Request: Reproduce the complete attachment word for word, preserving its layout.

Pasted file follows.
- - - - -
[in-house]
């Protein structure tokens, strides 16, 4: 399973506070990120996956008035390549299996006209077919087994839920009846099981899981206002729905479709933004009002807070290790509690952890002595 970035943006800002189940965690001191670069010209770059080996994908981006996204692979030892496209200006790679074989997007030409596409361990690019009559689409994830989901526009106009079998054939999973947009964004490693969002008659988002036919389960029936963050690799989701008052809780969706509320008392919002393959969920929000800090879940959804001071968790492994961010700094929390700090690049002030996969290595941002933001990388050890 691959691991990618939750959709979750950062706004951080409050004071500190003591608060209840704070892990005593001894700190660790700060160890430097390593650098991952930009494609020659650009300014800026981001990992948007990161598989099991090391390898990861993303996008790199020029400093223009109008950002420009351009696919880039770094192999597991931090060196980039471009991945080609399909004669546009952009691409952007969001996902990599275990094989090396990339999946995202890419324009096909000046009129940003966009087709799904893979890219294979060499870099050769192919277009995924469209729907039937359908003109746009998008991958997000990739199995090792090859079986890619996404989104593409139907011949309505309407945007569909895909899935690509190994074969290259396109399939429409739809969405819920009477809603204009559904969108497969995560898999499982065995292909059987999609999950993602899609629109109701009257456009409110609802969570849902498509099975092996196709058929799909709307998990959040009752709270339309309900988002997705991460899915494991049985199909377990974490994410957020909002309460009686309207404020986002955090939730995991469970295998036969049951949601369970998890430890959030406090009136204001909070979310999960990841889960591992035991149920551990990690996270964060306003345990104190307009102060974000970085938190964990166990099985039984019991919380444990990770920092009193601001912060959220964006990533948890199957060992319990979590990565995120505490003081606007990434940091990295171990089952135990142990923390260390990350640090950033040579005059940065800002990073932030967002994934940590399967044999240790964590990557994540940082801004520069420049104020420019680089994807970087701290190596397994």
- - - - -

[in-house]
């Protein structure tokens, strides 16, 4: 399973506070990120996956008035390549299996006209077919087994839920009846099981899981206002729905479709933004009002807070290790509690952890002595 970035943006800002189940965690001191670069010209770059080996994908981006996204692979030892496209200006790679074989997007030409596409361990690019009559689409994830989901526009106009079998054939999973947009964004490693969002008659988002036919389960029936963050690799989701008052809780969706509320008392919002393959969920929000800090879940959804001071968790492994961010700094929390700090690049002030996969290595941002933001990388050890 691959691991990618939750959709979750950062706004951080409050004071500190003591608060209840704070892990005593001894700190660790700060160890430097390593650098991952930009494609020659650009300014800026981001990992948007990161598989099991090391390898990861993303996008790199020029400093223009109008950002420009351009696919880039770094192999597991931090060196980039471009991945080609399909004669546009952009691409952007969001996902990599275990094989090396990339999946995202890419324009096909000046009129940003966009087709799904893979890219294979060499870099050769192919277009995924469209729907039937359908003109746009998008991958997000990739199995090792090859079986890619996404989104593409139907011949309505309407945007569909895909899935690509190994074969290259396109399939429409739809969405819920009477809603204009559904969108497969995560898999499982065995292909059987999609999950993602899609629109109701009257456009409110609802969570849902498509099975092996196709058929799909709307998990959040009752709270339309309900988002997705991460899915494991049985199909377990974490994410957020909002309460009686309207404020986002955090939730995991469970295998036969049951949601369970998890430890959030406090009136204001909070979310999960990841889960591992035991149920551990990690996270964060306003345990104190307009102060974000970085938190964990166990099985039984019991919380444990990770920092009193601001912060959220964006990533948890199957060992319990979590990565995120505490003081606007990434940091990295171990089952135990142990923390260390990350640090950033040579005059940065800002990073932030967002994934940590399967044999240790964590990557994540940082801004520069420049104020420019680089994807970087701290190596397994």